A child may have limitations in the domain of “Caring for yourself” because of a mental or a physical impairment(s), medication, or other treatment. For example, if an adolescent who is prescribed a medication that causes weight gain frequently fails or refuses to take it because of embarrassment about his weight, thereby endangering his health, we would evaluate this limitation in the domain of “Caring for yourself.” 
As with limitations in any domain, we do not consider a limitation in the domain of “Caring for yourself” unless it results from a medically determinable impairment(s). However, while it is common for all children to experience some difficulty in this area from time to time, a child who has significant but unexplained problems in this domain may have an impairment(s) that was not alleged or has not yet been diagnosed. In such cases, adjudicators should pursue any indications that an impairment(s) may be present.
Children must learn to recognize and respond appropriately to their feelings in ways that meet their emotional wants and needs; for example, seeking comfort when sad, expressing enthusiasm and joy when glad, and showing anger safely when upset. To be successful as they mature, children must also be able to cope with negative feelings and express positive feelings appropriately. In addition, after experiencing any emotion, children must be able to return to a state of emotional equilibrium. The ability to experience, use, and express emotion is often referred to as self-regulation. Children should demonstrate an increased capacity to self-regulate as they develop.
Ordinary circumstances may cause emotions, such as fear, sadness, or frustration. Examples of age-appropriate, self-consoling activities to regulate such emotions include:
- For a newborn or young infant, sucking on a pacifier or thumb when upset.
- For a toddler, carrying a stuffed animal for a sense of security.
- For a preschool child, playing with a favorite toy when feeling lonely.
- For a school-age child, playing a computer game when bored.
- For an adolescent, listening to music when feeling stress.
However, children whose mental or physical impairments affect the ability to regulate their emotional well-being may respond in inappropriate ways. For example:
- A child with an anxiety disorder may use denial or escape rather than problem-solving skills to deal with a stressful situation.
- A child with attention-deficit/hyperactivity disorder who has difficulty completing assignments may express frustration by destroying school materials.
- A teenager with a depressive disorder may have adequate hygiene, but seek emotional comfort by engaging in self-injurious behaviors (for example, binge eating, substance abuse, or suicidal gestures).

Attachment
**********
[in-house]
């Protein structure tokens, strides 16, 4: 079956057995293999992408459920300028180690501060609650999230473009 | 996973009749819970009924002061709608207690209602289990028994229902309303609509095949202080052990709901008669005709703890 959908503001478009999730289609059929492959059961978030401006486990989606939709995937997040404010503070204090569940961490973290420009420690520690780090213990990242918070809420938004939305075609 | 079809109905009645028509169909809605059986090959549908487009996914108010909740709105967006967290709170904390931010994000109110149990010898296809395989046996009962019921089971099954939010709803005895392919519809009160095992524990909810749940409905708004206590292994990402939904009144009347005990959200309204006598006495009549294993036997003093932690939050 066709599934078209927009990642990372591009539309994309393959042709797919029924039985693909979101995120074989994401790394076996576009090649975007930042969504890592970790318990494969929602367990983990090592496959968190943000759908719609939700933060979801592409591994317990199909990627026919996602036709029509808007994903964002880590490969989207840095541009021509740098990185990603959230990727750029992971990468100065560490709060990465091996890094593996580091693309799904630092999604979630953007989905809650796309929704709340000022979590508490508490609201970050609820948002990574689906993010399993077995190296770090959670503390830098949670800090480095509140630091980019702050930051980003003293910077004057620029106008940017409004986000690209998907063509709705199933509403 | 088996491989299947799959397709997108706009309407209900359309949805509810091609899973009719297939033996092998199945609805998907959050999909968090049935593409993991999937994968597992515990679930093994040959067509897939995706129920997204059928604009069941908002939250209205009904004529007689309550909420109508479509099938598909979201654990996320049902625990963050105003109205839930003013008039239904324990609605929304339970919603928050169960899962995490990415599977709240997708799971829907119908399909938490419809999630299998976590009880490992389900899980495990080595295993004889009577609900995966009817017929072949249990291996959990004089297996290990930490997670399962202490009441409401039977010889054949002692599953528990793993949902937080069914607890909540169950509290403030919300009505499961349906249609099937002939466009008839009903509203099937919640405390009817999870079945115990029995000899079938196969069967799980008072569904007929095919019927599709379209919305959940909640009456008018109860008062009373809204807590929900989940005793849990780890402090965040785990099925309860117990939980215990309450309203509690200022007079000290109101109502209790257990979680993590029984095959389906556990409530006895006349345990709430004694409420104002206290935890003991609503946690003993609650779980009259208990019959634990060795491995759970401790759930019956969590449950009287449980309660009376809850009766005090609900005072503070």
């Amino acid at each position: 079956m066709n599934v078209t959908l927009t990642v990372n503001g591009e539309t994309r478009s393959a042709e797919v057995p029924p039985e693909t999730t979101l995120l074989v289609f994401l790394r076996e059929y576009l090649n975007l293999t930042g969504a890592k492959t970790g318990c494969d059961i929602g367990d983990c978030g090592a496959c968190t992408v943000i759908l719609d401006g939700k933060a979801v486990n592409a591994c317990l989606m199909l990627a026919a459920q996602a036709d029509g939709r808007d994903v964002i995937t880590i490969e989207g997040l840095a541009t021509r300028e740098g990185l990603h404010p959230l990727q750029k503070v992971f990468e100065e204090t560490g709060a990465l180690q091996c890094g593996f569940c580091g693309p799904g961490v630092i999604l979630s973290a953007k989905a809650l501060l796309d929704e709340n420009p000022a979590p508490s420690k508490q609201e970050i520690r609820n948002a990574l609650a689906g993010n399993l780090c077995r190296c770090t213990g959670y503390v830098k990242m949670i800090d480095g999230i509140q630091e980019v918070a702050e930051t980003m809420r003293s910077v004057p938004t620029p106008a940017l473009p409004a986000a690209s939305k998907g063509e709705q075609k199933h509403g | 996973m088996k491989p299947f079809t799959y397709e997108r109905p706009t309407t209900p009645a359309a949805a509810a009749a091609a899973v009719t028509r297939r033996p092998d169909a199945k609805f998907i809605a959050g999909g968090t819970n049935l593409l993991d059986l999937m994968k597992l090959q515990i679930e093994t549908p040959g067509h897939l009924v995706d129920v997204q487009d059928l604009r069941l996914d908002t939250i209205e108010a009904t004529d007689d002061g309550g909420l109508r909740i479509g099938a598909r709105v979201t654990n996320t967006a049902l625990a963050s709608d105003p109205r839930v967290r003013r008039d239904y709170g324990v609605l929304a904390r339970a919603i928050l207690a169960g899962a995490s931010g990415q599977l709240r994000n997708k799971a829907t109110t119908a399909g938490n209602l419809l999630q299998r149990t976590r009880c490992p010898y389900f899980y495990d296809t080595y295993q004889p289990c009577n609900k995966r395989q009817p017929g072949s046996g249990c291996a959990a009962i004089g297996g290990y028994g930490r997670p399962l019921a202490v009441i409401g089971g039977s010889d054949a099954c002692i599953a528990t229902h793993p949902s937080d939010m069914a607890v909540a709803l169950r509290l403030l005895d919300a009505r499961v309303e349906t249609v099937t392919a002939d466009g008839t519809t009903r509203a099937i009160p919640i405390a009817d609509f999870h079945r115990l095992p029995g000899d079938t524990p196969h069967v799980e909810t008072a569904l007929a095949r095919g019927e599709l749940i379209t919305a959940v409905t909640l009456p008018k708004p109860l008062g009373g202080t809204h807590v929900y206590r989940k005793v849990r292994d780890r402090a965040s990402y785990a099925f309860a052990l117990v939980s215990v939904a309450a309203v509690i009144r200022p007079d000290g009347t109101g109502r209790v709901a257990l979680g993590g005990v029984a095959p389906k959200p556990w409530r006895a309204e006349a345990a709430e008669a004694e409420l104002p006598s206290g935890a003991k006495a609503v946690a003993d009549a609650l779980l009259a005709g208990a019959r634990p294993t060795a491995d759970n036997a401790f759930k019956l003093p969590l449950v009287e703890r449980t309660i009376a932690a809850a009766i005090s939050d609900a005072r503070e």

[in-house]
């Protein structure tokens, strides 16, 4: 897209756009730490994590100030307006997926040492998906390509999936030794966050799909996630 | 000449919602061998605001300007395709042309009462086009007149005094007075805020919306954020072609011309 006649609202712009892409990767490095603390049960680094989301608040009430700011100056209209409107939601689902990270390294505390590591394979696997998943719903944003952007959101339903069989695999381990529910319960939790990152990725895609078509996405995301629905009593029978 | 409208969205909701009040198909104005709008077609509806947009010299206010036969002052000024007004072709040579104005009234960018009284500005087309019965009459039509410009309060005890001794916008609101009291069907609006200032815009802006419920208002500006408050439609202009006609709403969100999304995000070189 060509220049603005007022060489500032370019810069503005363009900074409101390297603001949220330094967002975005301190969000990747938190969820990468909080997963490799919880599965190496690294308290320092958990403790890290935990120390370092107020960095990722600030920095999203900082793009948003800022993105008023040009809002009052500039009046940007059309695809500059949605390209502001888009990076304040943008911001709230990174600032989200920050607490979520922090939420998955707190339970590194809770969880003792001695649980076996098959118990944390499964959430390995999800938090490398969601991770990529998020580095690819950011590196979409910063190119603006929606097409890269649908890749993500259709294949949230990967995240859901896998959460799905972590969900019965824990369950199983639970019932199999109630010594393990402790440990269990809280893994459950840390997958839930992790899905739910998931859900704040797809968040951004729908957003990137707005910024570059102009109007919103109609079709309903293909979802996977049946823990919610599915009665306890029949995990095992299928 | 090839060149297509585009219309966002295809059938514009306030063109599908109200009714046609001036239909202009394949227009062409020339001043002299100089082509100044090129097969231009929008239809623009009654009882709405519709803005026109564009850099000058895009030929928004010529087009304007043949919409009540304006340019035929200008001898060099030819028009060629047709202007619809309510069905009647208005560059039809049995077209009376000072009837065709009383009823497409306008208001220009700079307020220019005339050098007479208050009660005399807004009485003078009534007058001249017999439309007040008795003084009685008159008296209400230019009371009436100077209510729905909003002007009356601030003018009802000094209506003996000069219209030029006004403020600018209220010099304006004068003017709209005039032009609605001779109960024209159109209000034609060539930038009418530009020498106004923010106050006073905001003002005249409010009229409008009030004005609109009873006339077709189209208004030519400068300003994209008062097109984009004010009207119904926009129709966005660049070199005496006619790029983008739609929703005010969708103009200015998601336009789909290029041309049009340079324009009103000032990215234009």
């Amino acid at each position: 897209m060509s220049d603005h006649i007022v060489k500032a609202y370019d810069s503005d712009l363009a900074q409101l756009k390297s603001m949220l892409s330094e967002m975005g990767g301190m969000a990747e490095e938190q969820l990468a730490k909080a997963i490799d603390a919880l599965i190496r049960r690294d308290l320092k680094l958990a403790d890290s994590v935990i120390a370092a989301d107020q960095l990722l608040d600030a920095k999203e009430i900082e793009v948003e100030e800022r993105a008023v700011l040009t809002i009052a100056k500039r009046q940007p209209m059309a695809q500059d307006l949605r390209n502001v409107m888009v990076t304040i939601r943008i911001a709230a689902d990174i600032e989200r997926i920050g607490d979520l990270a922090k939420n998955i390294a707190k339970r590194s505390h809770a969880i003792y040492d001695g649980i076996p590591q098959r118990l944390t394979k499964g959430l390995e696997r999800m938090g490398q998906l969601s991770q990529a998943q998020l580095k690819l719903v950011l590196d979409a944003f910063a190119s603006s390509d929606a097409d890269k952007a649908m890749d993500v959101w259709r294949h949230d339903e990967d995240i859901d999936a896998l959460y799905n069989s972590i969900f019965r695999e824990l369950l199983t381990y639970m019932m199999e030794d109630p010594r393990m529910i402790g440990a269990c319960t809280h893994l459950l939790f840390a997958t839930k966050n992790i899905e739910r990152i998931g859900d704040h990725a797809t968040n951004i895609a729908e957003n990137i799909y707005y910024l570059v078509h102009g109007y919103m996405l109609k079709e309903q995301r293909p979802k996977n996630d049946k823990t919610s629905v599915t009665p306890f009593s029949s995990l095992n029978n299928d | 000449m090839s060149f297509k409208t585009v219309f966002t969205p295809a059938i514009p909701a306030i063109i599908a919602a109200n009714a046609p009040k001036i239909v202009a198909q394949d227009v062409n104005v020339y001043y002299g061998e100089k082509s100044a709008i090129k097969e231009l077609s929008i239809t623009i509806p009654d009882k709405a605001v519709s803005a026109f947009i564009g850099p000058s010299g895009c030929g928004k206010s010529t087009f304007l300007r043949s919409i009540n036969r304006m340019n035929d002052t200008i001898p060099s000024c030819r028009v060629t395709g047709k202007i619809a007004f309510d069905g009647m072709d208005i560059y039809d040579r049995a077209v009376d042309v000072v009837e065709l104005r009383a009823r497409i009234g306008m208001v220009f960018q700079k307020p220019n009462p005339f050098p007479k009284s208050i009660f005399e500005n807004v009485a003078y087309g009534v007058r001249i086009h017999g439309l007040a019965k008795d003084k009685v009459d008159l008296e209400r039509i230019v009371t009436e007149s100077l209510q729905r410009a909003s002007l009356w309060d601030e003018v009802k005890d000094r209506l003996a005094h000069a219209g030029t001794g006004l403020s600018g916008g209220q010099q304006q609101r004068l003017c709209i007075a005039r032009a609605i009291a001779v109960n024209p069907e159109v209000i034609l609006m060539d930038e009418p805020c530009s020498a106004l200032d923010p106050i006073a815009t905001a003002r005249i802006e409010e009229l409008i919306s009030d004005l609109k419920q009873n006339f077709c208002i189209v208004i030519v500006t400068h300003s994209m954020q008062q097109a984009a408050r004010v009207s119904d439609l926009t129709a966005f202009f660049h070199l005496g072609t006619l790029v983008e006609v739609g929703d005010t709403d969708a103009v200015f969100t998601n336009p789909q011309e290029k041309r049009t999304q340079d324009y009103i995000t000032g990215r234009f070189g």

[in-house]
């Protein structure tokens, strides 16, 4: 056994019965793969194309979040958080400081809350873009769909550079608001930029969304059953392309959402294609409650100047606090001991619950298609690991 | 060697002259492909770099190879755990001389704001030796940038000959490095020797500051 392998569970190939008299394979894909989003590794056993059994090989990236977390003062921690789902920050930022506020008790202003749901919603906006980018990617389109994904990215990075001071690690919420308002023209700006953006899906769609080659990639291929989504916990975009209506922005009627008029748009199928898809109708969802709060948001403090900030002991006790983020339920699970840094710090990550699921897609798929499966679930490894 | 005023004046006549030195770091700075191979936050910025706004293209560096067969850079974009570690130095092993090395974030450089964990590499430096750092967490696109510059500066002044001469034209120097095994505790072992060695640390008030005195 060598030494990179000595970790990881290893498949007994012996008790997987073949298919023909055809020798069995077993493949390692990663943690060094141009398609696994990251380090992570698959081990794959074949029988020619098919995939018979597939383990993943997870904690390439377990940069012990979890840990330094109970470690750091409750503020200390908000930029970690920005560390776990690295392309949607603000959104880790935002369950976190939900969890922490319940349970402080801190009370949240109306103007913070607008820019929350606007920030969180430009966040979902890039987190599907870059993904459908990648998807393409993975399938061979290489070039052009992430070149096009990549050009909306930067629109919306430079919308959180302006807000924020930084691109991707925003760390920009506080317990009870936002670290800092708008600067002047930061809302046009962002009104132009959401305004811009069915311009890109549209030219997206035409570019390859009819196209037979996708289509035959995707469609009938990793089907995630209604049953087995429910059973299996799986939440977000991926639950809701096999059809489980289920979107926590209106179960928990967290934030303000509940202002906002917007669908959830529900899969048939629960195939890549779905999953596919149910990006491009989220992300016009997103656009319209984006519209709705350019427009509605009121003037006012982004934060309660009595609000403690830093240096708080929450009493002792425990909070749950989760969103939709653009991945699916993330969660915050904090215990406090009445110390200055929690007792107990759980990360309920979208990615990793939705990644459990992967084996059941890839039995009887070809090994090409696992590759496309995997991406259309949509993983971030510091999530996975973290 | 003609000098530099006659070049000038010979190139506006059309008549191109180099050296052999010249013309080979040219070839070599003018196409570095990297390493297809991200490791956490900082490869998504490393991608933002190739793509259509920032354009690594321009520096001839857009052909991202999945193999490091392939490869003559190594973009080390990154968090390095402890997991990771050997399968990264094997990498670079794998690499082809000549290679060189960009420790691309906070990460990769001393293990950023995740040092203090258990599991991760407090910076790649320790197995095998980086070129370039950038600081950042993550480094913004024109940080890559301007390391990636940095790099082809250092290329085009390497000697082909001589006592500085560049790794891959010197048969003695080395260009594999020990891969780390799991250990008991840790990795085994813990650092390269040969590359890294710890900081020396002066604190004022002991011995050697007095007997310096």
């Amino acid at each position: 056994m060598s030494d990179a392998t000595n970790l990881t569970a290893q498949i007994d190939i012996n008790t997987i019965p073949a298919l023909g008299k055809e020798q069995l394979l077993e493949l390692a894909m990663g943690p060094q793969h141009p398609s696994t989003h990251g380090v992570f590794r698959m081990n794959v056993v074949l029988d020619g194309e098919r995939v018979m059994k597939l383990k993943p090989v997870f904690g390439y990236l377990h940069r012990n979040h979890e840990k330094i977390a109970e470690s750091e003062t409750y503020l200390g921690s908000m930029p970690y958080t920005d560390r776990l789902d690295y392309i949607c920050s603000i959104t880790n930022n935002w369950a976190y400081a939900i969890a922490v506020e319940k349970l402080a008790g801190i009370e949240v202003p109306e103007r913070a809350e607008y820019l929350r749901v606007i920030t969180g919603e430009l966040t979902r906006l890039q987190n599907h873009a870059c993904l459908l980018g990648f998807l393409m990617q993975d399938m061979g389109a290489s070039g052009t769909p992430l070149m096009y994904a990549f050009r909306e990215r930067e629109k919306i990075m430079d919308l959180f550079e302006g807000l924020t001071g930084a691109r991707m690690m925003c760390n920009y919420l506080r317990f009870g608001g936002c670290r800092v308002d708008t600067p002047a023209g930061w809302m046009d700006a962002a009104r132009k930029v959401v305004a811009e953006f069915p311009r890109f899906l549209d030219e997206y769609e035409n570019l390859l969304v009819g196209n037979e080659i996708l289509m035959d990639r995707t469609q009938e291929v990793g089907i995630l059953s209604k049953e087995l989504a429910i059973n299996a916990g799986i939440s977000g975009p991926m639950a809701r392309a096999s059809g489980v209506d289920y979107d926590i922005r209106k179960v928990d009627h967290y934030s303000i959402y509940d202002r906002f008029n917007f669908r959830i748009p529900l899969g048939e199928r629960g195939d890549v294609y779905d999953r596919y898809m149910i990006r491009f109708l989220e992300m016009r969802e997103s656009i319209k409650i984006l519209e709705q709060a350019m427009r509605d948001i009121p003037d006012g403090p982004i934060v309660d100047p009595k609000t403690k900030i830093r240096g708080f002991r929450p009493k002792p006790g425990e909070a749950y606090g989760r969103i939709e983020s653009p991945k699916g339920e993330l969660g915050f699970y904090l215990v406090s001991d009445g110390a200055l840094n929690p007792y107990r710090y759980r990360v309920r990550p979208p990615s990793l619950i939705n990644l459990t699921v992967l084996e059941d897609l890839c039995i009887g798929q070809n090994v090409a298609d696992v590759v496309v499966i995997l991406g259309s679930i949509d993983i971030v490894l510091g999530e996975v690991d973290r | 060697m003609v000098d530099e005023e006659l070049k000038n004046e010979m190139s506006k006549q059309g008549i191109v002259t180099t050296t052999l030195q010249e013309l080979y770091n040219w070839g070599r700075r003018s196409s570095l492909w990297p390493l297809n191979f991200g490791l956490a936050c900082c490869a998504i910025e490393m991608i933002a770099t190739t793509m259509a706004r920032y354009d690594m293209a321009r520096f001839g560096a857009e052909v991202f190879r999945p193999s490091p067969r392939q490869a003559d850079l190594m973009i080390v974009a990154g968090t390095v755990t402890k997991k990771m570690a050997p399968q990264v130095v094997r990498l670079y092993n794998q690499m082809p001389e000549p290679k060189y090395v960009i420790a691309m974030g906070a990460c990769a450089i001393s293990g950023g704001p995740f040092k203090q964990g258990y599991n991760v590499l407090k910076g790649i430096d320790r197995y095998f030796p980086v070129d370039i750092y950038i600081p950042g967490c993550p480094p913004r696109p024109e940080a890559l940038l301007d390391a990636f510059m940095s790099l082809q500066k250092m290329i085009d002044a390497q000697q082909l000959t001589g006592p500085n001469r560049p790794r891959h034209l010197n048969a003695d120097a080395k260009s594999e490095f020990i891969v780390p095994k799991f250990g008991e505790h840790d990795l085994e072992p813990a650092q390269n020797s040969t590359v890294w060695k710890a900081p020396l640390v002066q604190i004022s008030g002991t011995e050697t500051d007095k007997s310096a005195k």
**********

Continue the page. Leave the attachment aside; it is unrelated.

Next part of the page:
- A child with a traumatic brain injury who has poor impulse control may have problems managing anger.
- A child with a musculoskeletal disorder who feels awkward and frustrated during recess time may refuse to leave the classroom.
In addition to regulating emotional well-being, a child must be able to satisfy physical wants and needs every day. This requires children to have a basic understanding of their own bodies, including their bodies’ normal functioning, and adequate emotional health for carrying out the tasks involved in self-care. The domain of “Caring for yourself” involves the emotional ability to engage in self-care activities, such as feeding, dressing, toileting, and maintaining hygiene and physical health.
Taking care of physical needs, however, also includes other aspects of self-care; for example:
- Recognizing when one feels ill,
- Seeking medical attention,
- Following safety rules,
- Asking for help when needed,
- Responding to circumstances in safe and appropriate ways, and
- Making decisions that do not endanger oneself.
The difference between the domains of “Caring for yourself” and “Interacting and relating with others”
The domains of “Caring for yourself” and “Interacting and relating with others” are related, but different from each other. The domain of “Caring for yourself” involves a child’s feelings and behavior in relation to self (as when controlling stress in an age-appropriate manner). The domain of “Interacting and relating with others” involves a child’s feelings and behavior in relation to other people (as when the child is playing with other children, helping a grandparent, or listening carefully to a teacher).